Today I get to experience one of the parts of my job I love - getting kids to write.
The librarian and I are sponsoring write-ins for National Novel Writers Month at the school library before school for our 4th and 5th graders. Friday five kids showed up and parents stopped me Friday afternoon to ask if we'd be there today. I reminded them every school day in November, so I'm hoping for more today.
What surprised me were the kids who did show up as they weren't the ones I expected. It excites me that we are encouraging another generation of writers. It also reminds me the power of my words - not the written ones, the spoken ones. I tell kids all the time to think about folks like Christopher Paolini, the author of "Eragon," and how he was just a teenager when he published for the first time. I tell them that age doesn't matter. I tell them what does matter is taking the chance.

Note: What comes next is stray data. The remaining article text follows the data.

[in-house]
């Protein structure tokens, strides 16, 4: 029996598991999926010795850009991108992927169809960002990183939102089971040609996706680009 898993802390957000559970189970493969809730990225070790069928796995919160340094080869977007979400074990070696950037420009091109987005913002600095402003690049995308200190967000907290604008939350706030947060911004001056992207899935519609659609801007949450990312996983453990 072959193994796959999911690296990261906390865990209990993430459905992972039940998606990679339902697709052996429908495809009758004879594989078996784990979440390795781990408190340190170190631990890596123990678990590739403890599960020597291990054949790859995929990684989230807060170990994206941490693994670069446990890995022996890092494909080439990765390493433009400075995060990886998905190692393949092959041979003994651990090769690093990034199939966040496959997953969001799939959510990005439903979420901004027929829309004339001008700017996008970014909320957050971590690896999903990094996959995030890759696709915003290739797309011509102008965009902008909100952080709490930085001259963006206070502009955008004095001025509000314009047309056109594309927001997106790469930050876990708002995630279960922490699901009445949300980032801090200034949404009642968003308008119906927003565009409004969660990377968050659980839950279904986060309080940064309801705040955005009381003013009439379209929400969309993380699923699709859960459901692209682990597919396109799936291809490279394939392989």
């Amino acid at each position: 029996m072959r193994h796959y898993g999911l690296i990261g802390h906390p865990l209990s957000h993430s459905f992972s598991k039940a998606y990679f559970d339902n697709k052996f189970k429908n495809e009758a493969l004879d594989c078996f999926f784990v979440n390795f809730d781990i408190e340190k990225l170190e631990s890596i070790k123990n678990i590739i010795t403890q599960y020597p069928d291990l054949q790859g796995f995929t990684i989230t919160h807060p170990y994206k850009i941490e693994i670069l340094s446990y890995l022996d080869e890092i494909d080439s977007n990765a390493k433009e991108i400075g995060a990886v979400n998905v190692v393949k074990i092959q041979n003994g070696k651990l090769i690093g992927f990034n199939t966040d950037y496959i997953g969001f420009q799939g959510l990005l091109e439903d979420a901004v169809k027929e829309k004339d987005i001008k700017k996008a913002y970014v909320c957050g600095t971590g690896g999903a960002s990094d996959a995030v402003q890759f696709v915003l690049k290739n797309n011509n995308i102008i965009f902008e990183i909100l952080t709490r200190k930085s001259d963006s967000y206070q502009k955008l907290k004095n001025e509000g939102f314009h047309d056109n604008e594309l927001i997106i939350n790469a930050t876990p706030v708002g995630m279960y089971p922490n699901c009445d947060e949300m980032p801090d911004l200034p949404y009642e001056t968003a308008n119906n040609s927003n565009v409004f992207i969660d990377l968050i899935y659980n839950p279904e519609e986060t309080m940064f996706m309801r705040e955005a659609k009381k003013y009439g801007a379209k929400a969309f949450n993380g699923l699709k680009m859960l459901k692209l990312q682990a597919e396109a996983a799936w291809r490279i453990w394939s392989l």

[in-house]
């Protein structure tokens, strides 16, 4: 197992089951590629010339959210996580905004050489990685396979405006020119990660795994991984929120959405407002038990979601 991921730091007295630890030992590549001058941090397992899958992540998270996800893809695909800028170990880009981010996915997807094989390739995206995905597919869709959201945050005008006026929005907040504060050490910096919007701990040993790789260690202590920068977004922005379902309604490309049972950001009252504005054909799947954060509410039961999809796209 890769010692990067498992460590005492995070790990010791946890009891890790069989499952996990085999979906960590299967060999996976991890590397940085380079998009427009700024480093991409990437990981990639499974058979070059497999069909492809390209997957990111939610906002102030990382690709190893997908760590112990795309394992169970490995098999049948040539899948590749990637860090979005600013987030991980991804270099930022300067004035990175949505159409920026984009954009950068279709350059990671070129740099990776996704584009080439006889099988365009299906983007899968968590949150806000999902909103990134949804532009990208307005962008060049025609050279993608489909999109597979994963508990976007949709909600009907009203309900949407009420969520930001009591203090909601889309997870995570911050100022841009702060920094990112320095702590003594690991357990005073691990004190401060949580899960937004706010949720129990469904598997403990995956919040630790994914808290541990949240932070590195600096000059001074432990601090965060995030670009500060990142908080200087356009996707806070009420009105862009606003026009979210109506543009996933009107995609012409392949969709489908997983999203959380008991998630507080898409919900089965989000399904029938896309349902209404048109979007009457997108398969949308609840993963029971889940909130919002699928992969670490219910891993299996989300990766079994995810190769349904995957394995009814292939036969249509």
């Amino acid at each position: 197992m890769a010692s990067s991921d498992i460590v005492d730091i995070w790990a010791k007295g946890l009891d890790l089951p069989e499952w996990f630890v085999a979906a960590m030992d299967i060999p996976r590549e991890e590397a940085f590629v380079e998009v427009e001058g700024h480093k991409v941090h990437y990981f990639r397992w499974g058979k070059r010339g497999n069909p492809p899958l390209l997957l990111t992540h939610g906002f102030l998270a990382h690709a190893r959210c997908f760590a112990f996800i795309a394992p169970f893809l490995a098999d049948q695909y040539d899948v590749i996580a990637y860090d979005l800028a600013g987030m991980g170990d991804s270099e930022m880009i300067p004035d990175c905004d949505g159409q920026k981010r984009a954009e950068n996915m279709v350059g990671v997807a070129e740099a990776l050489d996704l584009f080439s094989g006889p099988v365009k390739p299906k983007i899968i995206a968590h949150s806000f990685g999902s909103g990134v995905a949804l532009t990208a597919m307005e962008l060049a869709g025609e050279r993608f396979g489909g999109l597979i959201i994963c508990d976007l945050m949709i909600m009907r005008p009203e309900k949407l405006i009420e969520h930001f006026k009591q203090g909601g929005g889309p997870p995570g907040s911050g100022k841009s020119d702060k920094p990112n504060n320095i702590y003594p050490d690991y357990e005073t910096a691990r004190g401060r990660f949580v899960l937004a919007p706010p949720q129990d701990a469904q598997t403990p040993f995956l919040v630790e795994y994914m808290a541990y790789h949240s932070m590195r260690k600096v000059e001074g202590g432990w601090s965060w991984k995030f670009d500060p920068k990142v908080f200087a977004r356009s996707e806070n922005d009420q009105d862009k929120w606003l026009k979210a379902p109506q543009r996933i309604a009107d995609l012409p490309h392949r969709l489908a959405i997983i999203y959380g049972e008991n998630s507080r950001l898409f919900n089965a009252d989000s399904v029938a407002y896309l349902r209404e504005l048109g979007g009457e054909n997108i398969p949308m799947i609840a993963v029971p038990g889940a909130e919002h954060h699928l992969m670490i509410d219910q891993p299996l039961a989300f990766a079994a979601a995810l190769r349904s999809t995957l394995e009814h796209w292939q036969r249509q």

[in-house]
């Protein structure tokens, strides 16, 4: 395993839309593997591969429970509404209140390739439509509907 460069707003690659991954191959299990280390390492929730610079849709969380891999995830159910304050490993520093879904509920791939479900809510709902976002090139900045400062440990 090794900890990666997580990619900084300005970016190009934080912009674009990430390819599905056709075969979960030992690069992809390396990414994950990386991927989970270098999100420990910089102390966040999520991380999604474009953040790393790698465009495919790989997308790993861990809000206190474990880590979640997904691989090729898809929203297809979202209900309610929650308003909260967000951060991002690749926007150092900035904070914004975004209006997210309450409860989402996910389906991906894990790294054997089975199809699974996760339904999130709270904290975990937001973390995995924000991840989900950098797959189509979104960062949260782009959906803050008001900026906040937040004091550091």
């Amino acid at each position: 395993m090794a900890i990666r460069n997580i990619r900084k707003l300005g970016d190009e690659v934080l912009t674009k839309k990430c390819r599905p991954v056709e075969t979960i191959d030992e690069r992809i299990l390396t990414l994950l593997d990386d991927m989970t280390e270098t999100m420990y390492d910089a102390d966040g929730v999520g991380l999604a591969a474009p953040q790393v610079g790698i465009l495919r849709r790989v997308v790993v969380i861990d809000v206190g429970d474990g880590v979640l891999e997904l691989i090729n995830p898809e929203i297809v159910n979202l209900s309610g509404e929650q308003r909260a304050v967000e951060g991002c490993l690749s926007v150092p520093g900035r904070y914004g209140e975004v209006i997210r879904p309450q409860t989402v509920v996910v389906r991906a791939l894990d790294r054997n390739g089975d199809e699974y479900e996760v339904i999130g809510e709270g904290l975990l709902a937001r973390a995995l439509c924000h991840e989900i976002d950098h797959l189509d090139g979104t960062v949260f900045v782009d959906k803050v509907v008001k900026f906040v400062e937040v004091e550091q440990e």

The librarian at the middle school was thinking of doing the same, which would be great for some of my older students who are now there. Of that first group of students four years ago are now 7th graders and many make a point of telling me they are still writing.
I want to build a generation of life long writers. Maybe they will stick with fiction, maybe not. I just think the more we all write, the more we all stay in touch with what's important. Writers tend to be readers and learners and one of the big problems in this country is at some point being educated and being smart became something to be mocked. If we start the habit of always being learners, then that attitude can start to fade away.
I'd like to think that maybe part of fixing the world and solving some of our big problems can be solved by people willing to take the leap of faith. What bigger leap of faith for a kid than trying to write a novel at the age of 10? It may not be "War and Peace," but it will be a sign that they are willing to try and tackle a big project.
Time to get ready to head in, I have to set up for some kids to get writing. :)